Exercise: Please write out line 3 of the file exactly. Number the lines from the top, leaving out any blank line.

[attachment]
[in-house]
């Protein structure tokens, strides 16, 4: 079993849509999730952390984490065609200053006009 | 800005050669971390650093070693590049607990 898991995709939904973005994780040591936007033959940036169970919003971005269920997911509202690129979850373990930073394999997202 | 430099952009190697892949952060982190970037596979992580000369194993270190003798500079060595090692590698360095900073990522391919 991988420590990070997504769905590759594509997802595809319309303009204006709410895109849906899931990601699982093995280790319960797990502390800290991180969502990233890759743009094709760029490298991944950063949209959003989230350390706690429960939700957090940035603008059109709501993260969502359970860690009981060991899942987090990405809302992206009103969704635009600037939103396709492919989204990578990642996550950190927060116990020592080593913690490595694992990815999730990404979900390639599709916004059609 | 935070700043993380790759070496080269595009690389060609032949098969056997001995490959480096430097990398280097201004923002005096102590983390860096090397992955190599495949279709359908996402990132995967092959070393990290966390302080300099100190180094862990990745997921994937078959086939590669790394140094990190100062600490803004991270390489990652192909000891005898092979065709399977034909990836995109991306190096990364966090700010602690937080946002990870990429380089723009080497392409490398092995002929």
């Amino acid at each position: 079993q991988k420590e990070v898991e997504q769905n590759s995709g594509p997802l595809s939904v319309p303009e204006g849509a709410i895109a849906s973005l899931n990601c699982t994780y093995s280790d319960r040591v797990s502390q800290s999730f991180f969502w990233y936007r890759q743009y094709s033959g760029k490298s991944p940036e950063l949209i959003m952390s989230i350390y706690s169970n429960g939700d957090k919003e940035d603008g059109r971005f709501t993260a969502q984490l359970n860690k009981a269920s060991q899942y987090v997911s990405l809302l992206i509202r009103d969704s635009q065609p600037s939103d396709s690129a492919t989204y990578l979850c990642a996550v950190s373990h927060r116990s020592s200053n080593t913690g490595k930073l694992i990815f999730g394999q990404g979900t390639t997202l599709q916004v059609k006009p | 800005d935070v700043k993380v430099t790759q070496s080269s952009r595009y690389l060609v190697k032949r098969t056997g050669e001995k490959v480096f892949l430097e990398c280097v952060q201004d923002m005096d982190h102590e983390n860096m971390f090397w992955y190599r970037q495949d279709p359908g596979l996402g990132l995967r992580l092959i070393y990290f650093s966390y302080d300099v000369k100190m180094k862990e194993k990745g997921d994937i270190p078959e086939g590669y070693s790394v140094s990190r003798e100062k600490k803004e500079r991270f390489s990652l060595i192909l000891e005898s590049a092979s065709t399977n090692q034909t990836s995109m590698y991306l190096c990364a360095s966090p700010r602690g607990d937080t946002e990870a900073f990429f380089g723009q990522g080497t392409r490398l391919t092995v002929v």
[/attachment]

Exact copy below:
């Amino acid at each position: 079993q991988k420590e990070v898991e997504q769905n590759s995709g594509p997802l595809s939904v319309p303009e204006g849509a709410i895109a849906s973005l899931n990601c699982t994780y093995s280790d319960r040591v797990s502390q800290s999730f991180f969502w990233y936007r890759q743009y094709s033959g760029k490298s991944p940036e950063l949209i959003m952390s989230i350390y706690s169970n429960g939700d957090k919003e940035d603008g059109r971005f709501t993260a969502q984490l359970n860690k009981a269920s060991q899942y987090v997911s990405l809302l992206i509202r009103d969704s635009q065609p600037s939103d396709s690129a492919t989204y990578l979850c990642a996550v950190s373990h927060r116990s020592s200053n080593t913690g490595k930073l694992i990815f999730g394999q990404g979900t390639t997202l599709q916004v059609k006009p | 800005d935070v700043k993380v430099t790759q070496s080269s952009r595009y690389l060609v190697k032949r098969t056997g050669e001995k490959v480096f892949l430097e990398c280097v952060q201004d923002m005096d982190h102590e983390n860096m971390f090397w992955y190599r970037q495949d279709p359908g596979l996402g990132l995967r992580l092959i070393y990290f650093s966390y302080d300099v000369k100190m180094k862990e194993k990745g997921d994937i270190p078959e086939g590669y070693s790394v140094s990190r003798e100062k600490k803004e500079r991270f390489s990652l060595i192909l000891e005898s590049a092979s065709t399977n090692q034909t990836s995109m590698y991306l190096c990364a360095s966090p700010r602690g607990d937080t946002e990870a900073f990429f380089g723009q990522g080497t392409r490398l391919t092995v002929v």